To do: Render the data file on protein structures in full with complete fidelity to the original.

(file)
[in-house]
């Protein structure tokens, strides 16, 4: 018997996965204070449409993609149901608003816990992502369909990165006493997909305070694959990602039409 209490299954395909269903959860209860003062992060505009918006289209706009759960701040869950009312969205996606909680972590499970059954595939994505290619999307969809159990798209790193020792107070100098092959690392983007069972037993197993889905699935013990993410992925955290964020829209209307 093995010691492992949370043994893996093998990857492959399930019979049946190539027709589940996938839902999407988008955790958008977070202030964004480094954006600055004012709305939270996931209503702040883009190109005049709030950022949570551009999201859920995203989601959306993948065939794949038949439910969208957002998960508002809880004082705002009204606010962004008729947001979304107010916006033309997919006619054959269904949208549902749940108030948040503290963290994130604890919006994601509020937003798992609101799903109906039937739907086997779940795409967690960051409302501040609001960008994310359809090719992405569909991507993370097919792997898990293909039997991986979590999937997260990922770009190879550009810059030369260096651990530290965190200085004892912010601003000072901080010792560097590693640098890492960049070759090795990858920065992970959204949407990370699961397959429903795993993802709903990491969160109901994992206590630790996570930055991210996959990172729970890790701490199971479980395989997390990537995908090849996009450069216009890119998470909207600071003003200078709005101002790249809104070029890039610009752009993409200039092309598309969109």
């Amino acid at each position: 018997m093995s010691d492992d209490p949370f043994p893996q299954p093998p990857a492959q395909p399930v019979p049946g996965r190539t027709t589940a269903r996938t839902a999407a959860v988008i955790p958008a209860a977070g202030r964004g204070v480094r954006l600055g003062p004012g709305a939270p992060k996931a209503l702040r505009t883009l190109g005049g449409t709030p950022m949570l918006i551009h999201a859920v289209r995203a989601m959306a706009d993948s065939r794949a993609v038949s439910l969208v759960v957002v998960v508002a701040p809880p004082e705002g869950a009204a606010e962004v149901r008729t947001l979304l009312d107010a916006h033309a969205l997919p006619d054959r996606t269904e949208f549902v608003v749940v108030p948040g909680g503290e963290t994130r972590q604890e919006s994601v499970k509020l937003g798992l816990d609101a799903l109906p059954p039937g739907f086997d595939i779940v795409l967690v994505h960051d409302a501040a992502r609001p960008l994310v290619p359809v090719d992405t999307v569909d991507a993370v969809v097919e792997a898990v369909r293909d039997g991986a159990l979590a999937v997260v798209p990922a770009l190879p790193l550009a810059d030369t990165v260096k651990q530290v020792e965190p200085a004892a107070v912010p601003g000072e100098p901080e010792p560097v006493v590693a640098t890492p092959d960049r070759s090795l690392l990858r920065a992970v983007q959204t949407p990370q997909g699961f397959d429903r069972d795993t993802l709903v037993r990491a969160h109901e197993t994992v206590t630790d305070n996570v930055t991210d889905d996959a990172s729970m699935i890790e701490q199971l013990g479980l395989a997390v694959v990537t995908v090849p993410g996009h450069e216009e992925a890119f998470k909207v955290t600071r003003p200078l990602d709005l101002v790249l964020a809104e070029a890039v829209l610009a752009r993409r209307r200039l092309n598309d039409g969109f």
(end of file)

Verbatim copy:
[in-house]
């Protein structure tokens, strides 16, 4: 018997996965204070449409993609149901608003816990992502369909990165006493997909305070694959990602039409 209490299954395909269903959860209860003062992060505009918006289209706009759960701040869950009312969205996606909680972590499970059954595939994505290619999307969809159990798209790193020792107070100098092959690392983007069972037993197993889905699935013990993410992925955290964020829209209307 093995010691492992949370043994893996093998990857492959399930019979049946190539027709589940996938839902999407988008955790958008977070202030964004480094954006600055004012709305939270996931209503702040883009190109005049709030950022949570551009999201859920995203989601959306993948065939794949038949439910969208957002998960508002809880004082705002009204606010962004008729947001979304107010916006033309997919006619054959269904949208549902749940108030948040503290963290994130604890919006994601509020937003798992609101799903109906039937739907086997779940795409967690960051409302501040609001960008994310359809090719992405569909991507993370097919792997898990293909039997991986979590999937997260990922770009190879550009810059030369260096651990530290965190200085004892912010601003000072901080010792560097590693640098890492960049070759090795990858920065992970959204949407990370699961397959429903795993993802709903990491969160109901994992206590630790996570930055991210996959990172729970890790701490199971479980395989997390990537995908090849996009450069216009890119998470909207600071003003200078709005101002790249809104070029890039610009752009993409200039092309598309969109």
């Amino acid at each position: 018997m093995s010691d492992d209490p949370f043994p893996q299954p093998p990857a492959q395909p399930v019979p049946g996965r190539t027709t589940a269903r996938t839902a999407a959860v988008i955790p958008a209860a977070g202030r964004g204070v480094r954006l600055g003062p004012g709305a939270p992060k996931a209503l702040r505009t883009l190109g005049g449409t709030p950022m949570l918006i551009h999201a859920v289209r995203a989601m959306a706009d993948s065939r794949a993609v038949s439910l969208v759960v957002v998960v508002a701040p809880p004082e705002g869950a009204a606010e962004v149901r008729t947001l979304l009312d107010a916006h033309a969205l997919p006619d054959r996606t269904e949208f549902v608003v749940v108030p948040g909680g503290e963290t994130r972590q604890e919006s994601v499970k509020l937003g798992l816990d609101a799903l109906p059954p039937g739907f086997d595939i779940v795409l967690v994505h960051d409302a501040a992502r609001p960008l994310v290619p359809v090719d992405t999307v569909d991507a993370v969809v097919e792997a898990v369909r293909d039997g991986a159990l979590a999937v997260v798209p990922a770009l190879p790193l550009a810059d030369t990165v260096k651990q530290v020792e965190p200085a004892a107070v912010p601003g000072e100098p901080e010792p560097v006493v590693a640098t890492p092959d960049r070759s090795l690392l990858r920065a992970v983007q959204t949407p990370q997909g699961f397959d429903r069972d795993t993802l709903v037993r990491a969160h109901e197993t994992v206590t630790d305070n996570v930055t991210d889905d996959a990172s729970m699935i890790e701490q199971l013990g479980l395989a997390v694959v990537t995908v090849p993410g996009h450069e216009e992925a890119f998470k909207v955290t600071r003003p200078l990602d709005l101002v790249l964020a809104e070029a890039v829209l610009a752009r993409r209307r200039l092309n598309d039409g969109f």